In the campaign of 2008, then-Senator Obama sharply critiqued George W. Bush for the use of signing statements to shape the implementation of law.  Now, as is usual for this President, he did what he explicitly said should never be done, and used signing statements himself on numerous occasions.  On Wednesday, President Obama took the idea of signing statements to a new level during his issuance of 23 executive actions on gun control, specifically to “[c]larify that the Affordable Care Act does not prohibit doctors asking their patients about guns in their homes.” Interesting.

There are some pretty obvious follow questions to that executive action, like, “Why would my doctor need to ask me about guns in the home?  What medical relevance does it have?” or “Why does the government CARE if my doctor is allowed to ask about guns in the home?  Don’t I have Doctor/Patient Confidentiality?”

Interesting questions, huh? Thankfully, when you look at another of the President’s executive actions, you get a semblance of an answer.

The President ordered his administration to “Release a letter to health-care providers clarifying that no federal law prohibits them from reporting threats of violence to law-enforcement authorities.”

Now, does owning a gun imply a threat of violence? Not in my eyes. But I don’t enforce federal law. Does the Obama Administration see gun ownership as a potential threat of violence that trumps doctor/patient confidentiality?

If the answer to this question is no, then the first executive action we talked about today has nearly no meaning. If your doctor has to ask you if you own a gun, but can’t tell anyone because of doctor/patient confidentiality, it has no effect at all. You can call the President many, many things, but ineffective is not one of them.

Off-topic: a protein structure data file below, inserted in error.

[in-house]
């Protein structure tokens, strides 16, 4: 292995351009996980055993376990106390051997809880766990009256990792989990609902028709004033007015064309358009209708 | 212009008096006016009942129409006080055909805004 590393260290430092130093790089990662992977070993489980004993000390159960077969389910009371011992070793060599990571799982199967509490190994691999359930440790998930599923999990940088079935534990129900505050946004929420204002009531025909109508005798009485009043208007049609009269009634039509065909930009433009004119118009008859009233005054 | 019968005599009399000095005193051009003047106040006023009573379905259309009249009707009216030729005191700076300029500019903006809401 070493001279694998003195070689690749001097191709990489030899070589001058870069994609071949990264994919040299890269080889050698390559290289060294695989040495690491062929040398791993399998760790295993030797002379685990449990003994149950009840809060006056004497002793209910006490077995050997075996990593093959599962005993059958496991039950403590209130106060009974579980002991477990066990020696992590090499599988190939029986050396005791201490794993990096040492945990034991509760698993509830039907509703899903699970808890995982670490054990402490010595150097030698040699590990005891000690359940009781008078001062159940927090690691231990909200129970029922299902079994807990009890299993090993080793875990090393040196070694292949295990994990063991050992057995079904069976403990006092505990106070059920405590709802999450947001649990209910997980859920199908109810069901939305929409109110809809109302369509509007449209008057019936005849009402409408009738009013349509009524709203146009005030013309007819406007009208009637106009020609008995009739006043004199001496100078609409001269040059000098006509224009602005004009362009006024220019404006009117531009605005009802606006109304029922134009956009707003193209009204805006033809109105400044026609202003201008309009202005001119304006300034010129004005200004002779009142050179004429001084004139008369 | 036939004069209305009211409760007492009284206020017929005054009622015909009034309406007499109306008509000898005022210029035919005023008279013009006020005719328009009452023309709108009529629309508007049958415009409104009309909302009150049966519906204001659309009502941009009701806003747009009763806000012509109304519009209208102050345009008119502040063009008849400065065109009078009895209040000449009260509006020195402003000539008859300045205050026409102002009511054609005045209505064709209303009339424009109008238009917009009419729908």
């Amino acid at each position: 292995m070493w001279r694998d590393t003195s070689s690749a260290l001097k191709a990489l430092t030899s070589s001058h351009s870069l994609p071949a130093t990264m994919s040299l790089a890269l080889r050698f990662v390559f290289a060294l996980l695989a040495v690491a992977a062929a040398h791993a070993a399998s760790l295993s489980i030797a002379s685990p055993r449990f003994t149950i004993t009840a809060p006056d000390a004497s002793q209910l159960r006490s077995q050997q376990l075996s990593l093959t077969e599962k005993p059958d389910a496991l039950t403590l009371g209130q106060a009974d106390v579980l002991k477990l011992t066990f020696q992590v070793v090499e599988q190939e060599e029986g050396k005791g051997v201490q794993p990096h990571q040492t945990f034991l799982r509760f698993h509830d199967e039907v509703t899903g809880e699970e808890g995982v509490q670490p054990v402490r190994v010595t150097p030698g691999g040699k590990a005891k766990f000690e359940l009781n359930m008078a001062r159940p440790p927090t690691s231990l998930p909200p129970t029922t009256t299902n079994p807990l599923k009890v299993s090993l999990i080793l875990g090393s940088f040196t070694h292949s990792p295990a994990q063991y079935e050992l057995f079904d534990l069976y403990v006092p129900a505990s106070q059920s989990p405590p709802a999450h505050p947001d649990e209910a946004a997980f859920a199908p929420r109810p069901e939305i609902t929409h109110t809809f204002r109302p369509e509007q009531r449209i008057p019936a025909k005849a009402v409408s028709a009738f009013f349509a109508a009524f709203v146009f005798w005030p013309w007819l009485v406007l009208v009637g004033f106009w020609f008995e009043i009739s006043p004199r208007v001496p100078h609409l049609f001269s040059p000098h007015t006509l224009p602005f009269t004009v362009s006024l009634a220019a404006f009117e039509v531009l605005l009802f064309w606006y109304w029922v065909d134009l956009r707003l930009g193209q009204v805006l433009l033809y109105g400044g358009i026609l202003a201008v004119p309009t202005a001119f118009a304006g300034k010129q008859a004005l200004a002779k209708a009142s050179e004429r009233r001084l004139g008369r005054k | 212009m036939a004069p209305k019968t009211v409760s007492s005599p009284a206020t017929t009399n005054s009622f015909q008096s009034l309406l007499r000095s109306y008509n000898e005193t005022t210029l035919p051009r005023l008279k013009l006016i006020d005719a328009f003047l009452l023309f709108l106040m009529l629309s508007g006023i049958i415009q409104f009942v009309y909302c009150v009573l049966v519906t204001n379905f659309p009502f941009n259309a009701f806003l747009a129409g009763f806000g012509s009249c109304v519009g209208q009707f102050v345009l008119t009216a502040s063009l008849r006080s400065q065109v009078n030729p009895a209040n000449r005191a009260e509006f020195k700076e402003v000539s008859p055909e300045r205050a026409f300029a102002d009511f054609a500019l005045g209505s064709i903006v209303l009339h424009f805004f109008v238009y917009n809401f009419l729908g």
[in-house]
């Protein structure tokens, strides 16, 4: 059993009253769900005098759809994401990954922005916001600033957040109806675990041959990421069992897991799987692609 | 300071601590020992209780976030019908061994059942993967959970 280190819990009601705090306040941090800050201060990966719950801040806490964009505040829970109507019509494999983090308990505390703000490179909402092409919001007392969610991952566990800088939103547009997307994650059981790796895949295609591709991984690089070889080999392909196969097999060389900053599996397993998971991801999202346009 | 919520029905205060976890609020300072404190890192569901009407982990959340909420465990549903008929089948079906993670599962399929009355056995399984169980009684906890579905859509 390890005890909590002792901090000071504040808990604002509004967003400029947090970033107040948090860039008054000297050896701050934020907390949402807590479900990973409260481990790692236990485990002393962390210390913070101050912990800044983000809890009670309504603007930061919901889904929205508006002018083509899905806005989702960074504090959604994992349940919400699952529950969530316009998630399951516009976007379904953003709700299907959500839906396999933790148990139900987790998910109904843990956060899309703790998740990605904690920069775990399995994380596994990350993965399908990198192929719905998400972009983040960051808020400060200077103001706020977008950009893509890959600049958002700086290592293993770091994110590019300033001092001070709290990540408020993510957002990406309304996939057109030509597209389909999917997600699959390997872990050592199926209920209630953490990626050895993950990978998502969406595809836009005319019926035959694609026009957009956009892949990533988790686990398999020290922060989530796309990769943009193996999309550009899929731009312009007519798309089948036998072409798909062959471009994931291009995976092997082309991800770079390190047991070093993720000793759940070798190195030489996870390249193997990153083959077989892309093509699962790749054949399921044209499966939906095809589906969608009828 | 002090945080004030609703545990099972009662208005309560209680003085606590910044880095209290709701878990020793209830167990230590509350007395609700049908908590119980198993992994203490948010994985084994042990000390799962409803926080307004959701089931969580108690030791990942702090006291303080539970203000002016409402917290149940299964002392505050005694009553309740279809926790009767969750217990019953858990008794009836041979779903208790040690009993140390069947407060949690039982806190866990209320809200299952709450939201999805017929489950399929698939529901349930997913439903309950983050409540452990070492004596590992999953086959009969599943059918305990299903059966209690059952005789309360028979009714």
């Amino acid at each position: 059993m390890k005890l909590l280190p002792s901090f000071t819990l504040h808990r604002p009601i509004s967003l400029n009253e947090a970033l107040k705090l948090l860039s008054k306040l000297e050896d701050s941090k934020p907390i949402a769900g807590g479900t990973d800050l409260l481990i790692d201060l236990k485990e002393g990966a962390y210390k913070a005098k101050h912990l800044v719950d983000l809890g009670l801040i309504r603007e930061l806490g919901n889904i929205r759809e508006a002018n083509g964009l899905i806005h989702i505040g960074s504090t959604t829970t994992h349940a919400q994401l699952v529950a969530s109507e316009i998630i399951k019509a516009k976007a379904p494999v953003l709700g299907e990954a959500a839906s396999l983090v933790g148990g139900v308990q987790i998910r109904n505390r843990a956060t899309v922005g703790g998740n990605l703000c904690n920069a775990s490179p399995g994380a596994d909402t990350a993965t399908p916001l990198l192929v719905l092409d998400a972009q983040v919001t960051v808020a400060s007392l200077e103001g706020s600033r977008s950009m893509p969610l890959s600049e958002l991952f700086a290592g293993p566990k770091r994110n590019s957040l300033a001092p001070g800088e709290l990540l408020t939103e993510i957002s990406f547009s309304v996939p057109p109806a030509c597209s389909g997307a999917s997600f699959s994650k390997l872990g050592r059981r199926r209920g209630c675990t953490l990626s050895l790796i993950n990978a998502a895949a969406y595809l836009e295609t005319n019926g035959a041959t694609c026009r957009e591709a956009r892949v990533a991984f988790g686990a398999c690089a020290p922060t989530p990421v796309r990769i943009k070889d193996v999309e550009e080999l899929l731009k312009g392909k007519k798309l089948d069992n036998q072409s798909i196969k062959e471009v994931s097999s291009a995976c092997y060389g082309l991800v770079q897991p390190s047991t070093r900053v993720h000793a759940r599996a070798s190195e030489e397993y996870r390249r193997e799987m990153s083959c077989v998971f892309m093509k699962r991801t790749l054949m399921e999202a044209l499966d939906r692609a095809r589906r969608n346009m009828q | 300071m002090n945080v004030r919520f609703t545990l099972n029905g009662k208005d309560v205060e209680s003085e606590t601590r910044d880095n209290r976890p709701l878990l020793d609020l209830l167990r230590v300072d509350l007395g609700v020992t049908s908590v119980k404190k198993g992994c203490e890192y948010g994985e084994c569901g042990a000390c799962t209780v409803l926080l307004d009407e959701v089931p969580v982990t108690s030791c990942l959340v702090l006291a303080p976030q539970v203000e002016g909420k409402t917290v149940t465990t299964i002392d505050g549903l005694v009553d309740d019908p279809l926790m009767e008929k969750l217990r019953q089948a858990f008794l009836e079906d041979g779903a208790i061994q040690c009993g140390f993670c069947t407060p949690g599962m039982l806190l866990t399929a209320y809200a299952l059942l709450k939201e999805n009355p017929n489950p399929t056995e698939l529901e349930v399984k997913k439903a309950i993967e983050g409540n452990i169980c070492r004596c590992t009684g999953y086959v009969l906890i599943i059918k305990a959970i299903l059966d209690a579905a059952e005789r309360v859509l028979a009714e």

If the left is truly trying to make doctors reveal the gun-ownership of their patients, this reveals massive hypocrisy on privacy law. One of the left’s most entrenched and defended policies, abortion, is completely reliant on an expansive reading of privacy law. Again, though the executive orders do NOT state that doctors are required to reveal their patients’ gun ownership to the government, the act of declaring that doctors are ‘not prohibited’ from asking has a direct implication that at some point in the future, they will be instructed to ask about gun ownership.

While you can argue the merits of some of the President’s proposals, such as hiring more police officers and cracking down on gun traffickers, the core of his release was a federal focus on gun control to a level we have not seen in America before.

The President proposed a return to the 1994 gun ban, but in the Administration’s own words,

“That ban was an important step, but manufacturers were able to circumvent the prohibition with cosmetic modifications to their weapons. Congress must reinstate and strengthen the prohibition on assault weapons.”

Wait a second. Let me pause to understand this. If you change an assault rifle cosmetically, it became legal under the old law? It’s almost like that old law was based off of fear-mongering and a fundamental misunderstanding of firearms. It’s like the Administration doesn’t know what an “assault rifle” is, because the term itself was manufactured by the anti-gun lobby. Oh wait.

If you can change the paint on a firearm, and it become legal or illegal, the law is not based on reality, but on the Administration’s warped view of reality.

NewStibbsIconThe President also wants to limit magazines to 10 rounds, which, according to the White House, “enable any semi-automatic weapon to be used as an instrument of mass violence”. Has the White House heard of reloading? It’s very quick. I’m a Canadian, and I have very, very little experience handling a firearm, but when I was at a gun range in Texas last year, I reloaded a semi-automatic rifle in under 10 seconds. Truth be told, it was probably closer to 5 seconds. The other magazine was already loaded, so it was as simple as removing the spent magazine and inserting the new one.

Any experienced shooter can reload a gun faster than I can. Some people can reload so fast that you can’t even tell they reloaded.

The actual common-sense solutions that were proposed by the White House are overshadowed by the blind partisan demands. This President has never negotiated in good faith, and any steps to compromise with him will be rejected until absolute surrender. Does that sound familiar to anyone else?

Luke Stibbs | University of the Fraser Valley (BC) | @LukeStibbs